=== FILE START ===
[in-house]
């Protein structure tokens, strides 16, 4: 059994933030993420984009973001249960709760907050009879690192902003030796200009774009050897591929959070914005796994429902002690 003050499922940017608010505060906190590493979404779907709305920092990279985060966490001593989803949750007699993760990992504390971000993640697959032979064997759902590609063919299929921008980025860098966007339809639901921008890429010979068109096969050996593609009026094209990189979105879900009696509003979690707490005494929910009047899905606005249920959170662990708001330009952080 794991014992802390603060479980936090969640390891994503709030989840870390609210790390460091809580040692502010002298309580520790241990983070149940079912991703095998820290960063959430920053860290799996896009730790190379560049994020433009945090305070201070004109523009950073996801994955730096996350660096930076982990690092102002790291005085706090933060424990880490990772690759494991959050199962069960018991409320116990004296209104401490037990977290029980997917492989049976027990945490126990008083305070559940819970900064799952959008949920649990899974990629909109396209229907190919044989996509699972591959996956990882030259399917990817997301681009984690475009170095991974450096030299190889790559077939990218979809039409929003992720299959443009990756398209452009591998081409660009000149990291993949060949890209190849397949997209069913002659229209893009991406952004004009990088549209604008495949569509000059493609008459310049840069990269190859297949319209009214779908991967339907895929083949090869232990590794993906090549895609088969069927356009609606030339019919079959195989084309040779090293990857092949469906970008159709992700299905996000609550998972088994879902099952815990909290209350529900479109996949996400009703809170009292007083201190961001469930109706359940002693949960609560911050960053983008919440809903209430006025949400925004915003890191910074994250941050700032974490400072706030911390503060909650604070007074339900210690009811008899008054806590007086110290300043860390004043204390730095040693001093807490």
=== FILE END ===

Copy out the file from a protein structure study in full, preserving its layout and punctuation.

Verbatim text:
[in-house]
């Protein structure tokens, strides 16, 4: 059994933030993420984009973001249960709760907050009879690192902003030796200009774009050897591929959070914005796994429902002690 003050499922940017608010505060906190590493979404779907709305920092990279985060966490001593989803949750007699993760990992504390971000993640697959032979064997759902590609063919299929921008980025860098966007339809639901921008890429010979068109096969050996593609009026094209990189979105879900009696509003979690707490005494929910009047899905606005249920959170662990708001330009952080 794991014992802390603060479980936090969640390891994503709030989840870390609210790390460091809580040692502010002298309580520790241990983070149940079912991703095998820290960063959430920053860290799996896009730790190379560049994020433009945090305070201070004109523009950073996801994955730096996350660096930076982990690092102002790291005085706090933060424990880490990772690759494991959050199962069960018991409320116990004296209104401490037990977290029980997917492989049976027990945490126990008083305070559940819970900064799952959008949920649990899974990629909109396209229907190919044989996509699972591959996956990882030259399917990817997301681009984690475009170095991974450096030299190889790559077939990218979809039409929003992720299959443009990756398209452009591998081409660009000149990291993949060949890209190849397949997209069913002659229209893009991406952004004009990088549209604008495949569509000059493609008459310049840069990269190859297949319209009214779908991967339907895929083949090869232990590794993906090549895609088969069927356009609606030339019919079959195989084309040779090293990857092949469906970008159709992700299905996000609550998972088994879902099952815990909290209350529900479109996949996400009703809170009292007083201190961001469930109706359940002693949960609560911050960053983008919440809903209430006025949400925004915003890191910074994250941050700032974490400072706030911390503060909650604070007074339900210690009811008899008054806590007086110290300043860390004043204390730095040693001093807490």